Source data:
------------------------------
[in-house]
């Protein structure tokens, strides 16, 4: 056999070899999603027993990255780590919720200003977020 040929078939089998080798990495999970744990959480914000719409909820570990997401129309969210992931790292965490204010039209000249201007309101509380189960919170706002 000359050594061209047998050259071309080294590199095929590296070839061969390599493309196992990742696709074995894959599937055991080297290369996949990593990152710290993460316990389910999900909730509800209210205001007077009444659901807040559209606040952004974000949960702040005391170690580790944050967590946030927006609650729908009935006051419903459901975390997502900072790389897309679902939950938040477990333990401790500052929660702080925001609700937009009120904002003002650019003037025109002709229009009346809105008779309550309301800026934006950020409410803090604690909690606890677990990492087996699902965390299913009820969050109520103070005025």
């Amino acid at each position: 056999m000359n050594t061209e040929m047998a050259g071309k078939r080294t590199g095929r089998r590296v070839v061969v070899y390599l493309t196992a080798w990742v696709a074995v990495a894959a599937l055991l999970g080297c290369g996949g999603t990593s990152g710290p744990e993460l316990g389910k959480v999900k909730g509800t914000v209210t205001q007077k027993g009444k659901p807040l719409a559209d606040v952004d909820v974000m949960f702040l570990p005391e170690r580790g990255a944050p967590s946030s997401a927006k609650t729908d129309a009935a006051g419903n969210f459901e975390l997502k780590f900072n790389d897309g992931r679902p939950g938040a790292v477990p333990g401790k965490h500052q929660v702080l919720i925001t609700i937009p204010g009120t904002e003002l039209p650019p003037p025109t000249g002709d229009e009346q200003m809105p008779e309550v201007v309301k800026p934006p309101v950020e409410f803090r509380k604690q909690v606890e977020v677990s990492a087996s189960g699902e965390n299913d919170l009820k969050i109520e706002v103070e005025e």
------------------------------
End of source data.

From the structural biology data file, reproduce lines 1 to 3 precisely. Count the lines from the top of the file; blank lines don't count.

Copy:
[in-house]
């Protein structure tokens, strides 16, 4: 056999070899999603027993990255780590919720200003977020 040929078939089998080798990495999970744990959480914000719409909820570990997401129309969210992931790292965490204010039209000249201007309101509380189960919170706002 000359050594061209047998050259071309080294590199095929590296070839061969390599493309196992990742696709074995894959599937055991080297290369996949990593990152710290993460316990389910999900909730509800209210205001007077009444659901807040559209606040952004974000949960702040005391170690580790944050967590946030927006609650729908009935006051419903459901975390997502900072790389897309679902939950938040477990333990401790500052929660702080925001609700937009009120904002003002650019003037025109002709229009009346809105008779309550309301800026934006950020409410803090604690909690606890677990990492087996699902965390299913009820969050109520103070005025």
């Amino acid at each position: 056999m000359n050594t061209e040929m047998a050259g071309k078939r080294t590199g095929r089998r590296v070839v061969v070899y390599l493309t196992a080798w990742v696709a074995v990495a894959a599937l055991l999970g080297c290369g996949g999603t990593s990152g710290p744990e993460l316990g389910k959480v999900k909730g509800t914000v209210t205001q007077k027993g009444k659901p807040l719409a559209d606040v952004d909820v974000m949960f702040l570990p005391e170690r580790g990255a944050p967590s946030s997401a927006k609650t729908d129309a009935a006051g419903n969210f459901e975390l997502k780590f900072n790389d897309g992931r679902p939950g938040a790292v477990p333990g401790k965490h500052q929660v702080l919720i925001t609700i937009p204010g009120t904002e003002l039209p650019p003037p025109t000249g002709d229009e009346q200003m809105p008779e309550v201007v309301k800026p934006p309101v950020e409410f803090r509380k604690q909690v606890e977020v677990s990492a087996s189960g699902e965390n299913d919170l009820k969050i109520e706002v103070e005025e």